Hamilton also has a few conspiracy theories that she likes more than the rest.

“I’m gonna go basic with like JFK or Marilyn Monroe conspiracy theories. I just think they are very fascinating. It's just fascinating the amount of things that you can find because it's been such a long time so there has been a lot of ‘evidence’ that has popped up since then so I think it gives people the sense of being their own detective” Hamilton said.

The speeches will now dig themselves out of the rabbit hole of these theories to delve into a different topic, sports media.

The speech given by Anthony Mootry, a sophomore sports administration major at SIU, will be focused on how sports media can hurt athletes.

One example he gives is how the media covered Simone Biles sexual assault case.

“Imagine if that was you and you were turning on the tv and every time you look, somebody else is talking about something you don’t want to think about. It was hurtful but she pushed passed this, she went to the Olympics in 2021 and she competed on the world stage that year with the mindset that she was going to compete for all sexual assault survivors. That weighed heavily on her” Mootry said.

Moorty says the way he presents his speech adds a lot to its quality.

“Since I didn’t grow up in theater or I didn’t grow up in public speaking I just don’t have those references. I am not saying that it’s a good thing or a bad thing but it’s just different. It’s like how you were saying, I sound like I was just talking but since I sound like I am just talking, people will listen more. Since I add a lot of care and emotion to the way I present my speeches, I feel like that also aids” Moorty said.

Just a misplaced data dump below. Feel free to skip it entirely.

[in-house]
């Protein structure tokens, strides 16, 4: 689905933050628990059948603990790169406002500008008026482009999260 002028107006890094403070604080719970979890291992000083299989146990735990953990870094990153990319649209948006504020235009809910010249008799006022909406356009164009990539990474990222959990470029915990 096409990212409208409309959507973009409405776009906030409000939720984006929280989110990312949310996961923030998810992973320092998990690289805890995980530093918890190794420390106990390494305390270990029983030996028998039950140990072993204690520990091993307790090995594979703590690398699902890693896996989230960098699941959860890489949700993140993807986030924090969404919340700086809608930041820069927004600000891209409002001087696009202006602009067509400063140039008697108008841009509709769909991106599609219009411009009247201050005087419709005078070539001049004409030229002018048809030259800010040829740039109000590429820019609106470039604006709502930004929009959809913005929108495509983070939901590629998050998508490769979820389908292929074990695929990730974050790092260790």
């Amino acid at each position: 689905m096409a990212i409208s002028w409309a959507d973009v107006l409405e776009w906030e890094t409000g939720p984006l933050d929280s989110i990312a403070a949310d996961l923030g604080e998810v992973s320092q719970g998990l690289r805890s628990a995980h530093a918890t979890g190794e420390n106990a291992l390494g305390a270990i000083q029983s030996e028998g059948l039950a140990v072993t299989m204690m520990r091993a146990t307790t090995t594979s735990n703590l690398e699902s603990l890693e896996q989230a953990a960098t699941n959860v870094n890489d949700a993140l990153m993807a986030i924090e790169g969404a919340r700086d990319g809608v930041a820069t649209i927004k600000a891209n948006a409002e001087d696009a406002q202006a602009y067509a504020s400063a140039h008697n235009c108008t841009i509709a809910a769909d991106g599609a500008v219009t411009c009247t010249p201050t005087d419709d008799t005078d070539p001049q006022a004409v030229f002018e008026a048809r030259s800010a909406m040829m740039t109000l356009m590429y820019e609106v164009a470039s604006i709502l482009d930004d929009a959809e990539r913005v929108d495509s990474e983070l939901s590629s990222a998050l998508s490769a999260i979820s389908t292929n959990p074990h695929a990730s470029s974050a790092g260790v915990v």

The night will end with a speech about algorithms in media by Blessing Smithly, a junior psychology major at SIU.

“When algorithm’s personalize content for their users, this can potentially create something called a filter bubble. A filter bubble is what occurs when algorithms are so personalized that they effectively only show the content that aligns with and confirms a user's preexisting perspective. This may isolate the user from diverse and contradictory perspectives” Smithly said.

Smithly says she is passionate about this topic because she is close to someone whom these algorithms have affected.

“It’s just something that I am passionate about because I have seen it happen in the lives of people that are really close to me and maybe if they were a little informed or aware about the potential dangers of this sort of thing then maybe it could have been avoided” Smithly said.

The speakers forum will be Thursday at 7 p.m. in the SIU Student Center Auditorium and will be catered by Cristaudo’s.

Ethan Holder is a student contributor for WSIU Public Broadcasting located at Southern Illinois University, Carbondale. Contact WSIU Radio at 618-453-6101 or email wsiunews@wsiu.org